Why Private Property Rights Matter to the Future of Food and Beef

cattle in a field

Rankin Ranch, located in the mountains of Kern County above Caliente, has been the home of 6 generations that have worked and loved the land for over 150 years. Over 150 generations of cows and calves, and the native area wildlife, have enjoyed the benefits of the continued care of the land and resources lovingly tended by the Rankin family.

Farms and ranches have the unique position of being between federally held wildlife areas and national parks and urban settlements.  The history of property ownership has much to do with the values of our country and the reasons our country came into existence.

Many of the original settlers came to the United States to have the opportunity for one right – to own their own land and not be beholden to the feudal landlords of Europe.

So when the rights to own and operate on private property are threatened, it tears at the basic fabric of what has made this country what it is – the Land of Opportunity.

When we as a nation question the rights of anyone to own and operate property, we put the basis of the “Land of Opportunity” in jeopardy.  The size of the land holding does not matter, what does matter is the fact that Government grabbing of land to become the primary landowner in the western United States harkens to the system in feudal Europe, where permission or favor of those in power positions is required to pursue the security of land or property ownership.

There is a deep human connection to the land, and those that farm or ranch have taken up the responsibility to be good stewards of the soil and those that depend on it.  Let’s be clear here – it is not the intent of a farmer or rancher to only benefit themselves, but the very nature of the business of farming and ranching is to grow food for an ever increasing world population.  The responsibility of our job is to feed people, and the dream of our job is to leave a legacy of a family of farmers and ranchers to be here for generations to continue to feed peoplethrough good stewardship of resources.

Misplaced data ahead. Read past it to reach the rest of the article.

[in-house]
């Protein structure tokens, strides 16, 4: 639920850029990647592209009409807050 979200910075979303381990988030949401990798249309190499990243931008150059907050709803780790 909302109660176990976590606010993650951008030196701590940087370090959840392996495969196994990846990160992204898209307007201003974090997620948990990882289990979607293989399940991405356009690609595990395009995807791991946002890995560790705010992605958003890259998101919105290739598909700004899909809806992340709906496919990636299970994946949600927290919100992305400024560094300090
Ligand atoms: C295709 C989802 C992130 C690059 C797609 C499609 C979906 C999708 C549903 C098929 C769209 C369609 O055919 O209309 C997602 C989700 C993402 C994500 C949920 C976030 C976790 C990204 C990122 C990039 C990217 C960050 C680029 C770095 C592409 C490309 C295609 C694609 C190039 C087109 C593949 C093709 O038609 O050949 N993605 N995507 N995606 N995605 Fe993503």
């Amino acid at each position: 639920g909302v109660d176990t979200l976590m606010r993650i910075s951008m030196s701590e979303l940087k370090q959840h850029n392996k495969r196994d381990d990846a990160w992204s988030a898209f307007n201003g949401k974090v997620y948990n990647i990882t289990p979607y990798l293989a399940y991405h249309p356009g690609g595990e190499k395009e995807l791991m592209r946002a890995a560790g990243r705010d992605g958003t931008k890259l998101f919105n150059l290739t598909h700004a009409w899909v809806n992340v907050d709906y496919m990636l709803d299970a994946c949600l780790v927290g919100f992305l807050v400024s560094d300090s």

cowboy checking on his cattle

Part of resource management is encouraging cattle to utilize other areas of the ranch when needed to preserve soil, water, and plant life resources. Horseback work has continued to be a part of land and cattle care on Kern County family owned ranches past the days of horse and buggy. Horses allow the cattle and remote areas of the ranch to be cared for while preserving plants and soil stability that are not able to suitable to vehicle traffic.

The demands being made on ranchers and farmers to give up the efficiency of their operations, to give up homesteaded land that has been carefully tended by generations, is a warning sign to every business owner, home owner, and person in our country.  Already, farms and ranches are being lost in record numbers to urban pressures to own land and government land acquisitions.  We understand the desire to have a piece of the American dream, but in the process let’s not cut our access to a safe and reliable food supply available right here on our country’s home soil.

Many states have been in the process of implementing Right to Farm legislation to protect the rights of those who raise our food.  The process of feeding us is complex.  Government regulations and limits on resources are continually demanding that we do more with less – less land, less water and less inputs.  The amazing thing is that both farmers and ranchers have stepped up to the plate and made it happen, and maintained a healthy harvest of food.  It is a testament to the adaptability of those that feed us.  The United States still has one of the safest and most reliable food supplies in the world, because of the “can do” attitude of those that raise our food and livestock.

No one will take as good of care of the land as the one who owns it, and intends on building a legacy of producing food raised in the USA for generations to come.  We hope you take time to understand the need for private property rights protection for the safety and sustainability of food for future generations of your family, and our country.  Your grandchildren and great grandchildren will thank you.

This article was originally posted in the Kern Business Journal.

Julie BarnettJulie Barnett is currently the VP of Kern County Cattlewomen and Scholarship Committee Chairman. In 2015 she was honored by the organization as Cattlewoman of the Year. She is passionate about supporting future generations of agriculture producers to assure a safe and adequate US grown food supply for us all.

Comments

  1. AvatarSusan

    Excellent article I as a citrus grower have wondered if the increasing government regulation and the withholding of
    Water in the Central Valley was the beginning of population control. After reading Stealing America, this article and doing some serious thinking it seems that it is even more insidious than that.